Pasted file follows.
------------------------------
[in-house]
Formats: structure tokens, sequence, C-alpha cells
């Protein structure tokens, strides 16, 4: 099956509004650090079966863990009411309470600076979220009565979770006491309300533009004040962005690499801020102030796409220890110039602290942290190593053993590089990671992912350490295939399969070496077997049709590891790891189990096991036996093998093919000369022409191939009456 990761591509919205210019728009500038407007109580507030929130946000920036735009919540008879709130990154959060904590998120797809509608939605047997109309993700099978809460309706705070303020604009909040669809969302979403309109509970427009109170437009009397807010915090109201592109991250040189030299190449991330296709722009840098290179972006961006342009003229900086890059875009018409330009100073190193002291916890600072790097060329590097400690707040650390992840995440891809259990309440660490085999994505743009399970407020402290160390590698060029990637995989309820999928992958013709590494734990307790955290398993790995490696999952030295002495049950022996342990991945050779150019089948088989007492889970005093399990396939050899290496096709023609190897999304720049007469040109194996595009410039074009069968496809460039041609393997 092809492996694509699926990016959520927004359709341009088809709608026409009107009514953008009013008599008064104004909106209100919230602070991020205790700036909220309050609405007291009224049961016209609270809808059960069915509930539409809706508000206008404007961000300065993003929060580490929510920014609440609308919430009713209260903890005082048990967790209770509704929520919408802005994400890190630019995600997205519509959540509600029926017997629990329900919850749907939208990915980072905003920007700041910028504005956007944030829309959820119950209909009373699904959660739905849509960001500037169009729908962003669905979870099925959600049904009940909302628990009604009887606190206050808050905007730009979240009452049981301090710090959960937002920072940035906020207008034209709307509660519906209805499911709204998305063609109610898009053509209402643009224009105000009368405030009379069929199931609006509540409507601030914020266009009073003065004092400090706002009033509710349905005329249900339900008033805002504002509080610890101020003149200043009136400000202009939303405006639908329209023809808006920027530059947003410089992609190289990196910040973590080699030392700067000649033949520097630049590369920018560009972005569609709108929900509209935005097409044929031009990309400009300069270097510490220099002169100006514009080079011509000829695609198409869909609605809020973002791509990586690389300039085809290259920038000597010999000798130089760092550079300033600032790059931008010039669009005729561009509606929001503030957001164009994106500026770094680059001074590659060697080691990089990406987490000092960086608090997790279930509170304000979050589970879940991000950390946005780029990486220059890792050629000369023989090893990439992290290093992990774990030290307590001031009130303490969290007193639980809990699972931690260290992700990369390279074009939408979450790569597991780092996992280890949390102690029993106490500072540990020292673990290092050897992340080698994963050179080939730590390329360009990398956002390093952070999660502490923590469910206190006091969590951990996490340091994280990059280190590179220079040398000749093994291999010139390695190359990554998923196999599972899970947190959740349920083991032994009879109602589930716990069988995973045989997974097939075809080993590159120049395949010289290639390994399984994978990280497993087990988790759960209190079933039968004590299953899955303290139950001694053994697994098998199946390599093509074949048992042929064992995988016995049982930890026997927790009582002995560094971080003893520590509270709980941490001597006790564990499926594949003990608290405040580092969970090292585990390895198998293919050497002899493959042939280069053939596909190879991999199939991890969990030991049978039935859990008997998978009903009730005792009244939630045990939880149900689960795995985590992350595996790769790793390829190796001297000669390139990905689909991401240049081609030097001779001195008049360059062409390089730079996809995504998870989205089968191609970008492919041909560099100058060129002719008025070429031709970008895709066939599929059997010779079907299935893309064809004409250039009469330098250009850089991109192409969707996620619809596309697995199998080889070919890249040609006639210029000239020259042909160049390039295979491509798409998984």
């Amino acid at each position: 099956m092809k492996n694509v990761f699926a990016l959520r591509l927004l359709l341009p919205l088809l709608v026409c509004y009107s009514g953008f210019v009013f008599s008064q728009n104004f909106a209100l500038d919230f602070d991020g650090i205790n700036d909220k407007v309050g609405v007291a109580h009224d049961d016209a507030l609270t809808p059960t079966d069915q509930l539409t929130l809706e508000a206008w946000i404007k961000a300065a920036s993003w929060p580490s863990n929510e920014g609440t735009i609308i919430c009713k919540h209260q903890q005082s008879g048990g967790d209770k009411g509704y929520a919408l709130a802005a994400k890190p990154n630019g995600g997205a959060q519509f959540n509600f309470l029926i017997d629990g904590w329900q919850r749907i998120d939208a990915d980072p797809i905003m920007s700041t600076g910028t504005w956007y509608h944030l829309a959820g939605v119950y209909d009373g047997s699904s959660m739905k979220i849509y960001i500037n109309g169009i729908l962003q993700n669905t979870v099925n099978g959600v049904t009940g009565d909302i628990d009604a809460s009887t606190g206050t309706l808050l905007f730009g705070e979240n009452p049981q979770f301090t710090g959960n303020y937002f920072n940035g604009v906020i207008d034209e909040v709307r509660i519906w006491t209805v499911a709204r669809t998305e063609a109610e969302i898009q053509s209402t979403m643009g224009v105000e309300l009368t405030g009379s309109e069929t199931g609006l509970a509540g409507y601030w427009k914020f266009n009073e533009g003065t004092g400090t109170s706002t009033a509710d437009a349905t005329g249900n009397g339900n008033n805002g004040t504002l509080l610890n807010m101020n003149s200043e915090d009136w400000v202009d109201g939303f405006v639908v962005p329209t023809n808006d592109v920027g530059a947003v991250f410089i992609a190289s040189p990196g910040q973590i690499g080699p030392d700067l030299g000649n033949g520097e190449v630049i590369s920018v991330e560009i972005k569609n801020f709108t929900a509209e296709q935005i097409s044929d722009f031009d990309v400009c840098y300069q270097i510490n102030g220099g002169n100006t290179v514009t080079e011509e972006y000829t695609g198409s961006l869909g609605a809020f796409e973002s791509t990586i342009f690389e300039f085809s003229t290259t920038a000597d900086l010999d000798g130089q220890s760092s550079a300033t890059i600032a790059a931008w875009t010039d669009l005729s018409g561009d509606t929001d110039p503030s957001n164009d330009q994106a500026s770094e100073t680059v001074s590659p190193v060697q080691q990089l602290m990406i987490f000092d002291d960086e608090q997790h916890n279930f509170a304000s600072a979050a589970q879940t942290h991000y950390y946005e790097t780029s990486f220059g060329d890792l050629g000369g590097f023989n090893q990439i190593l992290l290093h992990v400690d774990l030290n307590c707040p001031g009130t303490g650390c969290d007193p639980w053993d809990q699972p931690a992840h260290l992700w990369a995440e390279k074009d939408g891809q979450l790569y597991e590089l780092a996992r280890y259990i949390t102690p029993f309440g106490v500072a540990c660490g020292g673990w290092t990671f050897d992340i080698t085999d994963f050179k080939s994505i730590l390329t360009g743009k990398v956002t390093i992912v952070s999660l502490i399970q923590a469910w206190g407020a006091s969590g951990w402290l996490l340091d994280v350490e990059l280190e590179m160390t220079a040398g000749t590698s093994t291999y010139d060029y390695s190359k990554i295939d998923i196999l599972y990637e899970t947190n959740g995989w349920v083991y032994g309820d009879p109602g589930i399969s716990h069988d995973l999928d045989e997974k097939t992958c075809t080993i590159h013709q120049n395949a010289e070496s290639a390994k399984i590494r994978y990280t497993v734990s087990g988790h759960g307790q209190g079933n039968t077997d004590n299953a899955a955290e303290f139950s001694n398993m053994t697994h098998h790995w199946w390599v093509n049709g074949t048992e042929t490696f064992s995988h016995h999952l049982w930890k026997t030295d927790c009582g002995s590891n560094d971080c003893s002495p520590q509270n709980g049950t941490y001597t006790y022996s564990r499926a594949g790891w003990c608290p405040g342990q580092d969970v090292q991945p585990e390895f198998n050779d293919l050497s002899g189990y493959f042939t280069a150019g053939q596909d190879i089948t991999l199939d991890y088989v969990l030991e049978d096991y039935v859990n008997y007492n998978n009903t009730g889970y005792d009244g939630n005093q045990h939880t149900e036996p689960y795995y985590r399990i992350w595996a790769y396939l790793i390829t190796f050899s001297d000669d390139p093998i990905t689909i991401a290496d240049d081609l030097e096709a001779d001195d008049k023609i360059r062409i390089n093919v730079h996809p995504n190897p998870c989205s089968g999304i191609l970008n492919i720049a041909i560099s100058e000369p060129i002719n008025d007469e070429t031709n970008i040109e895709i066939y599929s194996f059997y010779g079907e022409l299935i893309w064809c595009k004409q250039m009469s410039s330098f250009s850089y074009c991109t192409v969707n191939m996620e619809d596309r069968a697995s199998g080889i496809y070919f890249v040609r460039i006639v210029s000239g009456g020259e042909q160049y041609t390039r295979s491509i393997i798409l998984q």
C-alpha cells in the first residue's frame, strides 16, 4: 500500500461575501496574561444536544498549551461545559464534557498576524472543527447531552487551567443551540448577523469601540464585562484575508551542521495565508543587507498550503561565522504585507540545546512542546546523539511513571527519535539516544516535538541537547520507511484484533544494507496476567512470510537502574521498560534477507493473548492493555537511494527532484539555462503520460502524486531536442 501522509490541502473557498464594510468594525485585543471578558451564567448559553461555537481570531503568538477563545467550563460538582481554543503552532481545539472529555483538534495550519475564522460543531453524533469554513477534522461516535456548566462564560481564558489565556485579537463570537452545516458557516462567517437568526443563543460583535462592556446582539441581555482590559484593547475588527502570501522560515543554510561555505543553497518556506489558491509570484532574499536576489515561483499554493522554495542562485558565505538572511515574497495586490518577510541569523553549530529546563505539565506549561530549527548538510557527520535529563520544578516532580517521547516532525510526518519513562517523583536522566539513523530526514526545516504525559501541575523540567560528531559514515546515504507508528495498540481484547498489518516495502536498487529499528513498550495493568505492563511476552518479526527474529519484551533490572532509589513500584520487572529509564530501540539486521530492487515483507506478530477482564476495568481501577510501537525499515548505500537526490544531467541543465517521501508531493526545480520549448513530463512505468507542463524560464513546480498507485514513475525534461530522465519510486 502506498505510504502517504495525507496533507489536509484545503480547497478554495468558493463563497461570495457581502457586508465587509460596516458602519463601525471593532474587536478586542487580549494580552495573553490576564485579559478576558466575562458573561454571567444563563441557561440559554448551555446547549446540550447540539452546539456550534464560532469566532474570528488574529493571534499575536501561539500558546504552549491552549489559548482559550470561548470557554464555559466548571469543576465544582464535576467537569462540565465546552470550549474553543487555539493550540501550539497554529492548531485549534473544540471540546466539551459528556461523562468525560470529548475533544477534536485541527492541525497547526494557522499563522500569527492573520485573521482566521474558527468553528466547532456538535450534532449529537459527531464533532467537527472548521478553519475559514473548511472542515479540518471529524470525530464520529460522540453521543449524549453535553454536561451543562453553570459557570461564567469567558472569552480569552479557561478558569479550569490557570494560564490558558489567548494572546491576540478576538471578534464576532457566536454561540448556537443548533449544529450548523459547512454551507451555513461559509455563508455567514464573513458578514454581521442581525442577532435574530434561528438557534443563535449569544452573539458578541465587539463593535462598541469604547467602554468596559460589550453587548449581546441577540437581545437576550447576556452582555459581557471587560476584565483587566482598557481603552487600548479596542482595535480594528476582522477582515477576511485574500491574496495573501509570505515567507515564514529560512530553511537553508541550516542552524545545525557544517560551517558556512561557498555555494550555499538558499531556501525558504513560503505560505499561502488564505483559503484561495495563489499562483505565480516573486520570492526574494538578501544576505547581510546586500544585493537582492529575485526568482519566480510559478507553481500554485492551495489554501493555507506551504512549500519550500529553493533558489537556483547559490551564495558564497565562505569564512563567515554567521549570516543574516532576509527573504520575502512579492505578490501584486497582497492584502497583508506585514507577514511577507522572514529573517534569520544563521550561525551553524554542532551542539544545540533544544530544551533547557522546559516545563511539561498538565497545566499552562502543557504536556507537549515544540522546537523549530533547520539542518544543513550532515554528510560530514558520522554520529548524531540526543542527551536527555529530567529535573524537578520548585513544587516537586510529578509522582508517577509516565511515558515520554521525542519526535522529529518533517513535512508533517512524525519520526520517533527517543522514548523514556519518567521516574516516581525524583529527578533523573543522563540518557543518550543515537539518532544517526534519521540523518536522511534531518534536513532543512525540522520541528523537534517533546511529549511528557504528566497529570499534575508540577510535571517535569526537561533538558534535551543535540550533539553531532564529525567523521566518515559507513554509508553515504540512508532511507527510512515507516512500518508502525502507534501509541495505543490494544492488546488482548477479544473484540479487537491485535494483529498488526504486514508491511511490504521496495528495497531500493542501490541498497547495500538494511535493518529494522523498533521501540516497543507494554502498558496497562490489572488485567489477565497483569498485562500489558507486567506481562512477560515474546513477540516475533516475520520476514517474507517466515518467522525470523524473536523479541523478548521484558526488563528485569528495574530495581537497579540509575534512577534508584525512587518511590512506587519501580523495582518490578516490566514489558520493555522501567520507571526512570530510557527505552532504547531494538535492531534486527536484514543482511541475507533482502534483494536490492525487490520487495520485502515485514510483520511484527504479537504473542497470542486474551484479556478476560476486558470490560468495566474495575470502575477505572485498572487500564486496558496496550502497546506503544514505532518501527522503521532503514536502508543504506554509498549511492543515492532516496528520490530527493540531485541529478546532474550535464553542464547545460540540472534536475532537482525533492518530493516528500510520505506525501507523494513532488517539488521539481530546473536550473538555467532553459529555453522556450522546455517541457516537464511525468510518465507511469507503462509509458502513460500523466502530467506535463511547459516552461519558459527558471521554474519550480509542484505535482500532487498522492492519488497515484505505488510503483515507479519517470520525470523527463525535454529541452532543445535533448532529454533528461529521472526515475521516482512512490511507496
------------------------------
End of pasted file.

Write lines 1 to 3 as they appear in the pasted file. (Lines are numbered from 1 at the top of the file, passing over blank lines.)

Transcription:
[in-house]
Formats: structure tokens, sequence, C-alpha cells
């Protein structure tokens, strides 16, 4: 099956509004650090079966863990009411309470600076979220009565979770006491309300533009004040962005690499801020102030796409220890110039602290942290190593053993590089990671992912350490295939399969070496077997049709590891790891189990096991036996093998093919000369022409191939009456 990761591509919205210019728009500038407007109580507030929130946000920036735009919540008879709130990154959060904590998120797809509608939605047997109309993700099978809460309706705070303020604009909040669809969302979403309109509970427009109170437009009397807010915090109201592109991250040189030299190449991330296709722009840098290179972006961006342009003229900086890059875009018409330009100073190193002291916890600072790097060329590097400690707040650390992840995440891809259990309440660490085999994505743009399970407020402290160390590698060029990637995989309820999928992958013709590494734990307790955290398993790995490696999952030295002495049950022996342990991945050779150019089948088989007492889970005093399990396939050899290496096709023609190897999304720049007469040109194996595009410039074009069968496809460039041609393997 092809492996694509699926990016959520927004359709341009088809709608026409009107009514953008009013008599008064104004909106209100919230602070991020205790700036909220309050609405007291009224049961016209609270809808059960069915509930539409809706508000206008404007961000300065993003929060580490929510920014609440609308919430009713209260903890005082048990967790209770509704929520919408802005994400890190630019995600997205519509959540509600029926017997629990329900919850749907939208990915980072905003920007700041910028504005956007944030829309959820119950209909009373699904959660739905849509960001500037169009729908962003669905979870099925959600049904009940909302628990009604009887606190206050808050905007730009979240009452049981301090710090959960937002920072940035906020207008034209709307509660519906209805499911709204998305063609109610898009053509209402643009224009105000009368405030009379069929199931609006509540409507601030914020266009009073003065004092400090706002009033509710349905005329249900339900008033805002504002509080610890101020003149200043009136400000202009939303405006639908329209023809808006920027530059947003410089992609190289990196910040973590080699030392700067000649033949520097630049590369920018560009972005569609709108929900509209935005097409044929031009990309400009300069270097510490220099002169100006514009080079011509000829695609198409869909609605809020973002791509990586690389300039085809290259920038000597010999000798130089760092550079300033600032790059931008010039669009005729561009509606929001503030957001164009994106500026770094680059001074590659060697080691990089990406987490000092960086608090997790279930509170304000979050589970879940991000950390946005780029990486220059890792050629000369023989090893990439992290290093992990774990030290307590001031009130303490969290007193639980809990699972931690260290992700990369390279074009939408979450790569597991780092996992280890949390102690029993106490500072540990020292673990290092050897992340080698994963050179080939730590390329360009990398956002390093952070999660502490923590469910206190006091969590951990996490340091994280990059280190590179220079040398000749093994291999010139390695190359990554998923196999599972899970947190959740349920083991032994009879109602589930716990069988995973045989997974097939075809080993590159120049395949010289290639390994399984994978990280497993087990988790759960209190079933039968004590299953899955303290139950001694053994697994098998199946390599093509074949048992042929064992995988016995049982930890026997927790009582002995560094971080003893520590509270709980941490001597006790564990499926594949003990608290405040580092969970090292585990390895198998293919050497002899493959042939280069053939596909190879991999199939991890969990030991049978039935859990008997998978009903009730005792009244939630045990939880149900689960795995985590992350595996790769790793390829190796001297000669390139990905689909991401240049081609030097001779001195008049360059062409390089730079996809995504998870989205089968191609970008492919041909560099100058060129002719008025070429031709970008895709066939599929059997010779079907299935893309064809004409250039009469330098250009850089991109192409969707996620619809596309697995199998080889070919890249040609006639210029000239020259042909160049390039295979491509798409998984």